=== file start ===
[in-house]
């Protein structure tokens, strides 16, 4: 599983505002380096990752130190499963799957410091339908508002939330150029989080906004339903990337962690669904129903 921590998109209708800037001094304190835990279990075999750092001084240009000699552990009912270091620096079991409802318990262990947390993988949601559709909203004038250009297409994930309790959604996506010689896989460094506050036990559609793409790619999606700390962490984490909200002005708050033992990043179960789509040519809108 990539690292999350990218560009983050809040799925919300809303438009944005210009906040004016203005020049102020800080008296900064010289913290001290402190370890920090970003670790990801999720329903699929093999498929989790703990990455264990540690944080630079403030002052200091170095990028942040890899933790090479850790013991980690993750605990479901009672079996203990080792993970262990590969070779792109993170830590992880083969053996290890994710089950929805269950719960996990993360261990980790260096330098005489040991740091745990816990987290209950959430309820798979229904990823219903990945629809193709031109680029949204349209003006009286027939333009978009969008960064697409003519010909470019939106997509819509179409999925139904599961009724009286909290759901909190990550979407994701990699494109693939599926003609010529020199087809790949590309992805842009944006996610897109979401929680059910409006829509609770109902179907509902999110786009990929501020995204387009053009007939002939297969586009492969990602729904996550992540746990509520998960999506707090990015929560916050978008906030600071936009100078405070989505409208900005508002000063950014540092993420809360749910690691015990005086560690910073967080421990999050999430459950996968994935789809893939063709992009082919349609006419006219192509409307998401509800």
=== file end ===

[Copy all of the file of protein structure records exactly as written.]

[in-house]
């Protein structure tokens, strides 16, 4: 599983505002380096990752130190499963799957410091339908508002939330150029989080906004339903990337962690669904129903 921590998109209708800037001094304190835990279990075999750092001084240009000699552990009912270091620096079991409802318990262990947390993988949601559709909203004038250009297409994930309790959604996506010689896989460094506050036990559609793409790619999606700390962490984490909200002005708050033992990043179960789509040519809108 990539690292999350990218560009983050809040799925919300809303438009944005210009906040004016203005020049102020800080008296900064010289913290001290402190370890920090970003670790990801999720329903699929093999498929989790703990990455264990540690944080630079403030002052200091170095990028942040890899933790090479850790013991980690993750605990479901009672079996203990080792993970262990590969070779792109993170830590992880083969053996290890994710089950929805269950719960996990993360261990980790260096330098005489040991740091745990816990987290209950959430309820798979229904990823219903990945629809193709031109680029949204349209003006009286027939333009978009969008960064697409003519010909470019939106997509819509179409999925139904599961009724009286909290759901909190990550979407994701990699494109693939599926003609010529020199087809790949590309992805842009944006996610897109979401929680059910409006829509609770109902179907509902999110786009990929501020995204387009053009007939002939297969586009492969990602729904996550992540746990509520998960999506707090990015929560916050978008906030600071936009100078405070989505409208900005508002000063950014540092993420809360749910690691015990005086560690910073967080421990999050999430459950996968994935789809893939063709992009082919349609006419006219192509409307998401509800």